Fiscal cliff to impact US growth by 4% if not avoided, Investec

John Stopford, co-head of Fixed Income & Currency at Investec Asset Management, expects the US fiscal cliff to represent a 4% hit to US growth. But, he adds, it is unlikely it will happen.

Are we at the cliff edge?
If the fiscal cliff cannot be avoided it would represent a 4% hit to US growth, which would mean the US goes into a recession next year. Given that the US is one of the few bright spots in the global economy, it would probably mean a global recession.

This is definitely a worst case scenario. In the short-run this could actually be positive for the US dollar simply because in that kind of environment people tend to cut risk positions elsewhere and the dollar typically benefits. It would also arguably in the short term improve the fiscal dynamics of the US, but in a rather messy and rapid way.

How likely is it?
We actually think that the fiscal cliff is unlikely to happen. The good thing about the fiscal cliff is nobody likes it. The problem is one party wants to resolve the problem through spending cuts and the other side wants to do it through a combination of tax rises and spending cuts.

With the fiscal cliff, all the cuts are in places no one likes: the Republicans do not want to see cuts in defence spending; the Democrats do not want to see cuts to entitlement spending. In terms of the tax increases, no one wants to see all of them, although clearly the Democrats would prefer to see them hitting the better-off people, i.e. those earning more than $250,000 a year.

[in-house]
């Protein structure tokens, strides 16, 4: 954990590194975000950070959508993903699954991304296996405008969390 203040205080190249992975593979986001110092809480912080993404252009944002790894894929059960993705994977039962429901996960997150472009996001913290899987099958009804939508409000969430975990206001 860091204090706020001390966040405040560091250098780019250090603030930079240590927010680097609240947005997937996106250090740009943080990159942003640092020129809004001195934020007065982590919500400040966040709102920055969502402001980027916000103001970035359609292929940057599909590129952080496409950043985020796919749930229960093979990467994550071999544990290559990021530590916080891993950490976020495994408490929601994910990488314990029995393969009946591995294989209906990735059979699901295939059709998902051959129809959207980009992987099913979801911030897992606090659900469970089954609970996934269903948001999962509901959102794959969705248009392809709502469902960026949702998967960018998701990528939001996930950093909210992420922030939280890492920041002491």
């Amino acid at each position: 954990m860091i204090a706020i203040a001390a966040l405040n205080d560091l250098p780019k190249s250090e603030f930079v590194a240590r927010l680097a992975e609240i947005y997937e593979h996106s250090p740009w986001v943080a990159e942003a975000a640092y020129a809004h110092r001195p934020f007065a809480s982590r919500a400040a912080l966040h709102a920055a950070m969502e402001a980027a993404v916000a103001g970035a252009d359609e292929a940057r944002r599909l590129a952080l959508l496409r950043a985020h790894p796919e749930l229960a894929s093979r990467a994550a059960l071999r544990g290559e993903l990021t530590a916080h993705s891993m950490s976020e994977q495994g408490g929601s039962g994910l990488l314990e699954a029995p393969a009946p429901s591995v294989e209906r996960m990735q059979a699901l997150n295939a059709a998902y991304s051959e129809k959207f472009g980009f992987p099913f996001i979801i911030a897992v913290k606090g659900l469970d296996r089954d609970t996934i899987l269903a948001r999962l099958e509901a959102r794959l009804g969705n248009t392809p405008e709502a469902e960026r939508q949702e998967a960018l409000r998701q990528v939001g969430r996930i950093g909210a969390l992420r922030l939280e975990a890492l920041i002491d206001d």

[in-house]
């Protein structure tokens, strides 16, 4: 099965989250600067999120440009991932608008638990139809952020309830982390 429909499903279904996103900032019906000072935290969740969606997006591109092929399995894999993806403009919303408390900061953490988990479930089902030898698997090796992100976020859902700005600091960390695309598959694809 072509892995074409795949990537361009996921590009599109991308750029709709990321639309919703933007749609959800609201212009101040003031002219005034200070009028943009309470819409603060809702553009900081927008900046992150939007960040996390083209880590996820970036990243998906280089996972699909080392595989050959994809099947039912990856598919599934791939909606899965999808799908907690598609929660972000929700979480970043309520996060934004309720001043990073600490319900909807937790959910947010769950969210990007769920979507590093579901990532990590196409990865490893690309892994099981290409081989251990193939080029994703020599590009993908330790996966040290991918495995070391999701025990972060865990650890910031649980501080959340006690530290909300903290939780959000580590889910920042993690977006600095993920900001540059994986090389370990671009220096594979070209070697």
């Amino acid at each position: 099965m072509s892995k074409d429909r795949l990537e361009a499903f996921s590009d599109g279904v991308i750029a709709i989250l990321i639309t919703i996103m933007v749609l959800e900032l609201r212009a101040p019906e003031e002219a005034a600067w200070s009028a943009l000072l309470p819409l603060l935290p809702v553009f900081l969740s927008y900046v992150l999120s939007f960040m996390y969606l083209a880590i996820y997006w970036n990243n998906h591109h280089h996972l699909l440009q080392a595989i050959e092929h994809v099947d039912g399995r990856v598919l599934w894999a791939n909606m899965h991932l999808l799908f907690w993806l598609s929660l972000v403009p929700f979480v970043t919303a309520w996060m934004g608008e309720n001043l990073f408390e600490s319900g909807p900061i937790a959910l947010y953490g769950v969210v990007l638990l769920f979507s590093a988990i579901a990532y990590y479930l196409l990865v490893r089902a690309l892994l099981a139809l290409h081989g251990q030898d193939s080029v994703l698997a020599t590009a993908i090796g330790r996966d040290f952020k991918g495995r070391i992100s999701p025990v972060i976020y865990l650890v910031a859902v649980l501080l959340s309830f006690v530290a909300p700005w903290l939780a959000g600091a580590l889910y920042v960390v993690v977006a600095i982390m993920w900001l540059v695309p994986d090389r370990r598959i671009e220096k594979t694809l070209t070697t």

So, we think there is enough about the fiscal cliff that no one likes that will end the stalemate and enable the politicians to ‘cobble something together’. The big risk is that in the short term the politicians are not going to agree anything very soon. It is almost certain that they are going to wait until after the election and it might go quite ‘close to the wire’ in terms of either just before year-end or go beyond the wire and get addressed soon after.

We think the danger is that markets will focus more on this issue heading towards Christmas and for that reason we are more cautious about risk appetite heading towards year-end. We do think, however, that there is enough vested interest for it probably to be avoided and what we will see instead is a more modest fiscal tightening that the US can absorb – something more like 1% of GDP.

What will happen after the fiscal cliff?
Even once the fiscal cliff has been addressed there is a reasonable probability that the US will be downgraded again next year if there are not the beginnings of a longer-term fiscal programme on the table.

In the medium term there is a significant risk that the US continues to push its fiscal problem into the distant future. Ongoing political deadlock, the inability of Republican and Democratic parties to agree a way forward, may restrict a sensible budget policy being enacted. In this case, worries about the US fiscal position will build over the next 3-5 years and markets may begin to pressure policy makers to face up to their profligacy.

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